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March 1939


Arch Ophthalmol. 1939;21(3):522-526. doi:10.1001/archopht.1939.00860030130016

Before the diseases of the choroid are reviewed, a few salient facts regarding the anatomic structure and the function of the choroid will be briefly mentioned.

The choroid lies between the retina and the sclera and extends from the optic disk to the ora serrata. It has a thickness of 0.3 mm. and is composed mainly of veins and arteries, principally the former. These vessels anastomose. The intravascular stroma is made up of elastic fibers, connective tissue fibers, chromatophores and nerves.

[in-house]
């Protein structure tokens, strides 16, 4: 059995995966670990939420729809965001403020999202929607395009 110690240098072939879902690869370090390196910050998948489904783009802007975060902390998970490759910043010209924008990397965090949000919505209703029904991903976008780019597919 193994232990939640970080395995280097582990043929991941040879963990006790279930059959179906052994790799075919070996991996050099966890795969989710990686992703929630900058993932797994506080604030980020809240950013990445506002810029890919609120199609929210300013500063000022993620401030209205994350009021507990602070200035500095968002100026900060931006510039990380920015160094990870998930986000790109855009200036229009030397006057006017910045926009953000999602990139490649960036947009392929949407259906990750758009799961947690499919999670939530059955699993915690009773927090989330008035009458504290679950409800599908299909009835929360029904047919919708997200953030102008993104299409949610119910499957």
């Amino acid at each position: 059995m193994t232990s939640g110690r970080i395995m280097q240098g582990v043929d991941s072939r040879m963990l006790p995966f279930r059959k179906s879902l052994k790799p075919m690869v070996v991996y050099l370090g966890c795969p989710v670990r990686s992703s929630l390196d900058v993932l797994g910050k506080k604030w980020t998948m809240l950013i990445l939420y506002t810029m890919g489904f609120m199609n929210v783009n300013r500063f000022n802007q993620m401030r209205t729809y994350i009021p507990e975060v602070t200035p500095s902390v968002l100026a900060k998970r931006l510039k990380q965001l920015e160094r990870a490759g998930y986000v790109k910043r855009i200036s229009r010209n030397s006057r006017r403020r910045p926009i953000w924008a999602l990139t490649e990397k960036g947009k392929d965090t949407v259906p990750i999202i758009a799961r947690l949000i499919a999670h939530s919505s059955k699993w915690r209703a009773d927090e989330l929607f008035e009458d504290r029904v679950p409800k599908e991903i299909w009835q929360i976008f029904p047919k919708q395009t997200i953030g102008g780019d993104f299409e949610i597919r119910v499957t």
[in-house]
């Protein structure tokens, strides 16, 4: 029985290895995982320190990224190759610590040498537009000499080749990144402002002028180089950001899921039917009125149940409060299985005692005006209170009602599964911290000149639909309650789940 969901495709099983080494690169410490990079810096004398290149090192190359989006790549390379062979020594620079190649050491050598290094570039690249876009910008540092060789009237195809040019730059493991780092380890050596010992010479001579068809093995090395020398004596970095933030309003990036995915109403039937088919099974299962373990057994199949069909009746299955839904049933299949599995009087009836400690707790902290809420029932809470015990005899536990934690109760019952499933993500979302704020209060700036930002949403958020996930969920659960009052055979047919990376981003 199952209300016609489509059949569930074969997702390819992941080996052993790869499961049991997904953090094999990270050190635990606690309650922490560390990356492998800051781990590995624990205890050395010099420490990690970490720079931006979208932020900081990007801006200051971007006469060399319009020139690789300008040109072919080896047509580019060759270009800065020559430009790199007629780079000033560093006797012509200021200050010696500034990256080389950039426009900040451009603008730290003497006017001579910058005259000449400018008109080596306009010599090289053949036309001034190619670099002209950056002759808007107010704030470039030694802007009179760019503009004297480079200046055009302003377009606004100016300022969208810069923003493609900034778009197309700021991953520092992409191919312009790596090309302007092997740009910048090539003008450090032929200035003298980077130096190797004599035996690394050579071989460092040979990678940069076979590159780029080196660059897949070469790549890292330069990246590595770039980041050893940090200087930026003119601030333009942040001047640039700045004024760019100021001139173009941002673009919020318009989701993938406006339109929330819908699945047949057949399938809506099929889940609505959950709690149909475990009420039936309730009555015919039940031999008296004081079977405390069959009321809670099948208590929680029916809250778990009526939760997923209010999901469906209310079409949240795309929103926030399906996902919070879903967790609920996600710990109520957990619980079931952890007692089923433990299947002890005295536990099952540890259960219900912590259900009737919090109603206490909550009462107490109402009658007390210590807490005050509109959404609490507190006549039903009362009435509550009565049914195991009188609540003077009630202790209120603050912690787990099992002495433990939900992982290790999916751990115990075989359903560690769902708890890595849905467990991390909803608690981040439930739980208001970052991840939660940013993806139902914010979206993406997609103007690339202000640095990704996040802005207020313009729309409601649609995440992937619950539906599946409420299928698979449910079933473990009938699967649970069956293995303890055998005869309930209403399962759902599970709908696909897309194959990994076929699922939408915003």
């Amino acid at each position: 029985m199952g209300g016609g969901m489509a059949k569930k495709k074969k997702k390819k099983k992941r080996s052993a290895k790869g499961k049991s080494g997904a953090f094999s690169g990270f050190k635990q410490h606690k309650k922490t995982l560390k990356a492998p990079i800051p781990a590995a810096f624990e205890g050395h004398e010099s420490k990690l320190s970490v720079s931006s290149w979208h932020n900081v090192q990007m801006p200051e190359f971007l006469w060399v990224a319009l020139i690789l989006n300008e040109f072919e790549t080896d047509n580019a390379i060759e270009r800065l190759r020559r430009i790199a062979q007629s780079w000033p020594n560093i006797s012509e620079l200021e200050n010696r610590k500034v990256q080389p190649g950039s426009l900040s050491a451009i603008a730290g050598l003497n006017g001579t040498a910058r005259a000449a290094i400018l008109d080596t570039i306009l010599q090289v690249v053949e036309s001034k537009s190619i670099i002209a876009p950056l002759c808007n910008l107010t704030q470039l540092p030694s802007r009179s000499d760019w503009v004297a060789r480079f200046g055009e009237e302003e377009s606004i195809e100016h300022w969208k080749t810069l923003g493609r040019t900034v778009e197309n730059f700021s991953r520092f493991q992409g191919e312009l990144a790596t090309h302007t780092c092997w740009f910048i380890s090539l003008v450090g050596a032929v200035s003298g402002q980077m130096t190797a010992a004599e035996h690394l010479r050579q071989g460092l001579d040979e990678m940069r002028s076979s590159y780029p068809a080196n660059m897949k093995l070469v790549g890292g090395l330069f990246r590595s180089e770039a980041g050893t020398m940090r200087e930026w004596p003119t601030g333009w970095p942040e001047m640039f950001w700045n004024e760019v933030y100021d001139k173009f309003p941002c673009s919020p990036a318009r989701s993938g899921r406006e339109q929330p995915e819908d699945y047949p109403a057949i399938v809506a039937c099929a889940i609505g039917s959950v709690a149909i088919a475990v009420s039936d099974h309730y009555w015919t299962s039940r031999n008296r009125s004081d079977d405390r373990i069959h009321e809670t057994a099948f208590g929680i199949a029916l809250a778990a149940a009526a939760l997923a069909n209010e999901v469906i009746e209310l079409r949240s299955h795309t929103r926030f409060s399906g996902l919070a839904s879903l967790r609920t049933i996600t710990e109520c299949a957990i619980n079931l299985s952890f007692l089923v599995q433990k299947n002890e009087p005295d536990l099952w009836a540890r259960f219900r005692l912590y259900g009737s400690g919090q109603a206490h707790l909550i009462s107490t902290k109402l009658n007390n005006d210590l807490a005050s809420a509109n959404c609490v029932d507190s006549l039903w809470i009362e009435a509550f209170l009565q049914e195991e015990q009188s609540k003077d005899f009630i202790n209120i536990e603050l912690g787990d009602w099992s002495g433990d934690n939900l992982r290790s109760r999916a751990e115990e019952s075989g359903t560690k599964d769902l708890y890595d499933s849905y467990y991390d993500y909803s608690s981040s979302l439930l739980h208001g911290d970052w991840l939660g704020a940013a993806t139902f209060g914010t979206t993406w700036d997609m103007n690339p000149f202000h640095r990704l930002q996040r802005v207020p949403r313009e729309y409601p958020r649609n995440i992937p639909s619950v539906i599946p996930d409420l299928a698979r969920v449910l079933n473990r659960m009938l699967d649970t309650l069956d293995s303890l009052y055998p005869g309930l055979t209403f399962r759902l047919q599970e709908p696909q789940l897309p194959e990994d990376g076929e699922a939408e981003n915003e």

The following layers of the choroid can be distinguished from without inward : (a) the suprachoroidal space, consisting of elastic fibers and cells; (b) a layer of large blood vessels, the thickest layer of the choroid; (c) a layer of medium-sized blood vessels; (d) the choriocapillaris, a single layer of capillary blood vessels, and (e) the lamina vitrea, an elastic membrane. The choroidal vessels are branches of the ciliary vessels,

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